Earth Day is a great time to remember what we can do to help “green” the planet. These suggestions have dual benefits; they contribute to environmental friendliness, but they also save us money. Let’s take a look at some everyday ideas you can implement around the home, outside and at work.
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When you eat and drink
- Use cloth napkins: Instead of repeatedly buying packages of paper napkins, set the table with cotton or linen ones that eventually end up in the washer, not the recycling bin.
- Carry your mug: Coffee shops often give discounts to customers who bring in their reusable cups.
- Grow your own: Vegetables, herbs, berries, and fruit from your garden taste better than store-bought and save you trips to the market.
- Eat less meat: Too much meat, especially beef, negatively affects our health, so bulk up those dishes with vegetables, a much cheaper way to go.
- Utilize residual heat: Cut down your power bill by turning off the oven five minutes before your casserole is finished. It will continue to cook.
- Track your trash: This helps you know if you’re buying too much of a certain food or beverage and not getting to it before it spoils.
- Freeze or can: Preserve the bounty from your home-grown produce for eating the rest of the year.
When you get ready in the morning
- Replace your showerhead: According to the Department of Energy, a low-flow model costs between $10 and $20 and causes you to use as much as 60 percent less water than a regular showerhead.
- Turn off the water: Don’t let the tap run while brushing your teeth, washing your face or shaving, which lets much of that precious resource go down the drain.
- Insulate your hot water heater: The Department of Energy says you pay a one-time cost of $30 for a heater blanket. That investment gives you a savings of up to $45 every year.
- Buy wash-and-wear clothing: Clothes that need dry cleaning cost you more money and add toxic chemicals to the environment.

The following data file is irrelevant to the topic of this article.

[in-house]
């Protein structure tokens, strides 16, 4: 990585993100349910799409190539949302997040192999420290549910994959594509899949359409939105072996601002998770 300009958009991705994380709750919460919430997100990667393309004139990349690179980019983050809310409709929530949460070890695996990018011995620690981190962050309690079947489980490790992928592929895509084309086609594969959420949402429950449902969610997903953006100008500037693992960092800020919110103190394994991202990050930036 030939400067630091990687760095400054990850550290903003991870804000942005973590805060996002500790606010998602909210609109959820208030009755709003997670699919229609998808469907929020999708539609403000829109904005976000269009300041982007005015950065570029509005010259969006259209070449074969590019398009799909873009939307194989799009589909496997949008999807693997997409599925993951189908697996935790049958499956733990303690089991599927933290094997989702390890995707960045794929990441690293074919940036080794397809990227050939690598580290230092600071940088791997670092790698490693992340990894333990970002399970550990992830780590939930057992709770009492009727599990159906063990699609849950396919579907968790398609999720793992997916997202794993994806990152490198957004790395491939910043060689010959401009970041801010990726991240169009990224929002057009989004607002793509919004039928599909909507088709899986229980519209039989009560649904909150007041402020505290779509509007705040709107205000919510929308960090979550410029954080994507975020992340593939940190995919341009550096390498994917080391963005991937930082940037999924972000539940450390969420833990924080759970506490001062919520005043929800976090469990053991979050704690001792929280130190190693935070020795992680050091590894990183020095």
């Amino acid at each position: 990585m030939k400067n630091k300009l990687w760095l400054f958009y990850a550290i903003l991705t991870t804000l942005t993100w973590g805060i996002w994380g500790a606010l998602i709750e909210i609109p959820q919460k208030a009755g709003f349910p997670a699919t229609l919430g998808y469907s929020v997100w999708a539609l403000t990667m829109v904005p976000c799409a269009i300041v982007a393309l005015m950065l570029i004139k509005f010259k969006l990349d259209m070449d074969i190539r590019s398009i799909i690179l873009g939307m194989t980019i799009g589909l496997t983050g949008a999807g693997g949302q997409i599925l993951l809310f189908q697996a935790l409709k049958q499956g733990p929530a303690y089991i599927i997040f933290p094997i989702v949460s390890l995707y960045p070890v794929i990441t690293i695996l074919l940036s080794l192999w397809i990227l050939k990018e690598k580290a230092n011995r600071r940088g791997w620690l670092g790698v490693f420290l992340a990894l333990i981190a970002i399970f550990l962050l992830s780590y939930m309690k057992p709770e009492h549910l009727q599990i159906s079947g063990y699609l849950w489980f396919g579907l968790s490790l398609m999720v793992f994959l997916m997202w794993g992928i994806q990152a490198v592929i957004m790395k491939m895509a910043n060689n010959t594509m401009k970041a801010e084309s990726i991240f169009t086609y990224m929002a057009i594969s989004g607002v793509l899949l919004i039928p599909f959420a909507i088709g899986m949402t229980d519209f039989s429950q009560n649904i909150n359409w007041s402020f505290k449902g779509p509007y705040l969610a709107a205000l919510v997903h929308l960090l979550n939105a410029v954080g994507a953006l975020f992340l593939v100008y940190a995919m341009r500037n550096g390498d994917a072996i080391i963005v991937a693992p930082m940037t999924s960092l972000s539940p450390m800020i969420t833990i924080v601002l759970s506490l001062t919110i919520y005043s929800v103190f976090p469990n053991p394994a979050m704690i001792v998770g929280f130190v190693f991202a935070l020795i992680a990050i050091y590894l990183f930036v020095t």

When you garden
- Kill weeds with vinegar: Instead of buying pricey weed killer, mix one gallon of inexpensive white vinegar, one cup of salt and a tablespoon of dish detergent. Pour the mixture into a spray bottle and dowse your weeds with it. This solution works best on a sunny day.
- Add a compost bin to your yard: Compost gives your soil the nutrients it needs without having to buy a special soil mix from a nursery. It also helps you get rid of table scraps including coffee grounds, tea leaves, fruit and vegetable peelings and eggshells.
- Reuse pantyhose: For those garden vegetables like pole beans and tomatoes that need stakes to grow straight, cut off pieces of old pantyhose to use for ties.
- Start a co-op: Ask your neighbors or co-workers to go in together and swap extra vegetables, fruits and eggs from backyard chickens. That way nothing goes to waste.
When you drive
- Turn on cruise control: You’ll get better mileage and won’t stress your right foot as much.
- Drive sustainably: Idling, braking often, speeding and carrying cargo on the roof all negatively impact your gas mileage.
- Maintain your car: Performing routine maintenance like changing the oil, air filter and keeping the tires properly inflated also saves on gas.
When you work
- Flip the computer paper: Whenever possible use both sides of the paper you print on, which should make it last almost twice as long.
- Unplug machines: As long as computers, copiers, printers, etc. are plugged into live outlets they use power, which increases your power bill.
- Ask to telecommute: By working from home you save on travel, clothing maintenance, you don’t use the office’s supplies and best of all the boss can’t monitor you.
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